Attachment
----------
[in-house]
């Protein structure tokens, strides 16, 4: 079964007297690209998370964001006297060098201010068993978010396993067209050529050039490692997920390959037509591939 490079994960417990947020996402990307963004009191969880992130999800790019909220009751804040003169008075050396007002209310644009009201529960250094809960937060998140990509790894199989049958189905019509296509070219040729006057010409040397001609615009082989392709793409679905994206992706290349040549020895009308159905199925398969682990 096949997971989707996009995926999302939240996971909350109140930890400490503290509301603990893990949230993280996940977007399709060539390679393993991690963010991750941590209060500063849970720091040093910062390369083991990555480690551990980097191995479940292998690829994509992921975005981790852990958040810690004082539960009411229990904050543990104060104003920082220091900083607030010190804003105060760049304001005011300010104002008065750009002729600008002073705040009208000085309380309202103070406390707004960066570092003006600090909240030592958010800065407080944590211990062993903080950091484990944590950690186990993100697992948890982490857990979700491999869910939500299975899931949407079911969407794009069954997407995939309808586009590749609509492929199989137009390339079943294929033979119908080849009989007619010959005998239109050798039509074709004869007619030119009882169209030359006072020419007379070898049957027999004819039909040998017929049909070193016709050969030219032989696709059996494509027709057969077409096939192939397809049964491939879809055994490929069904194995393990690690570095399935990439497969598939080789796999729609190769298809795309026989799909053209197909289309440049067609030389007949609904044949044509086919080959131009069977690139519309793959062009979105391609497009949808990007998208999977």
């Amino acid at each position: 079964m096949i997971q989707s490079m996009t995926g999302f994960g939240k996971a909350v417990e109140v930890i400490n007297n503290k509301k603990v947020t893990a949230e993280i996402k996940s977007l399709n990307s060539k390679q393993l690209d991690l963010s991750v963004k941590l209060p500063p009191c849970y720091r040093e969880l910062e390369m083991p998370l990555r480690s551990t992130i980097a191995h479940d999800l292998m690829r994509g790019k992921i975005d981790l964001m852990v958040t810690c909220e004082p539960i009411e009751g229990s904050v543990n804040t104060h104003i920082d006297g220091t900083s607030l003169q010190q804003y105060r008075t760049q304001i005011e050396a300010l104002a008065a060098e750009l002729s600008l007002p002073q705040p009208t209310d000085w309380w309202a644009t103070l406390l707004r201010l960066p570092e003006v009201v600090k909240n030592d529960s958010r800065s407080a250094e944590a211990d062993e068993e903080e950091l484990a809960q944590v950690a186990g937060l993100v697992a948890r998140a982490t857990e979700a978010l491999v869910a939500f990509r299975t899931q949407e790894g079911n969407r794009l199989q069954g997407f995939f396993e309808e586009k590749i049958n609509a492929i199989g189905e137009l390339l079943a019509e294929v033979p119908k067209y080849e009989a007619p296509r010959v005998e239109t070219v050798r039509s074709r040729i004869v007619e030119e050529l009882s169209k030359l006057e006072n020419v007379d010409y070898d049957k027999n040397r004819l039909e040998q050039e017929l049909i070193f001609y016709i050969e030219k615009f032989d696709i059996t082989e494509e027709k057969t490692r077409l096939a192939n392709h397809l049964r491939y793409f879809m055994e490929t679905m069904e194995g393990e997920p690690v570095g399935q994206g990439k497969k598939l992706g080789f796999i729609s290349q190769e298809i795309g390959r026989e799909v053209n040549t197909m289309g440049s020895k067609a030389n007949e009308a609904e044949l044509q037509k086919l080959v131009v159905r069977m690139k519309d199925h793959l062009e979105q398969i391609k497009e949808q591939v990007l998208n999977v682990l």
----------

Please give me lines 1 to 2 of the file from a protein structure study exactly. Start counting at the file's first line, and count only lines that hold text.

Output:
[in-house]
């Protein structure tokens, strides 16, 4: 079964007297690209998370964001006297060098201010068993978010396993067209050529050039490692997920390959037509591939 490079994960417990947020996402990307963004009191969880992130999800790019909220009751804040003169008075050396007002209310644009009201529960250094809960937060998140990509790894199989049958189905019509296509070219040729006057010409040397001609615009082989392709793409679905994206992706290349040549020895009308159905199925398969682990 096949997971989707996009995926999302939240996971909350109140930890400490503290509301603990893990949230993280996940977007399709060539390679393993991690963010991750941590209060500063849970720091040093910062390369083991990555480690551990980097191995479940292998690829994509992921975005981790852990958040810690004082539960009411229990904050543990104060104003920082220091900083607030010190804003105060760049304001005011300010104002008065750009002729600008002073705040009208000085309380309202103070406390707004960066570092003006600090909240030592958010800065407080944590211990062993903080950091484990944590950690186990993100697992948890982490857990979700491999869910939500299975899931949407079911969407794009069954997407995939309808586009590749609509492929199989137009390339079943294929033979119908080849009989007619010959005998239109050798039509074709004869007619030119009882169209030359006072020419007379070898049957027999004819039909040998017929049909070193016709050969030219032989696709059996494509027709057969077409096939192939397809049964491939879809055994490929069904194995393990690690570095399935990439497969598939080789796999729609190769298809795309026989799909053209197909289309440049067609030389007949609904044949044509086919080959131009069977690139519309793959062009979105391609497009949808990007998208999977």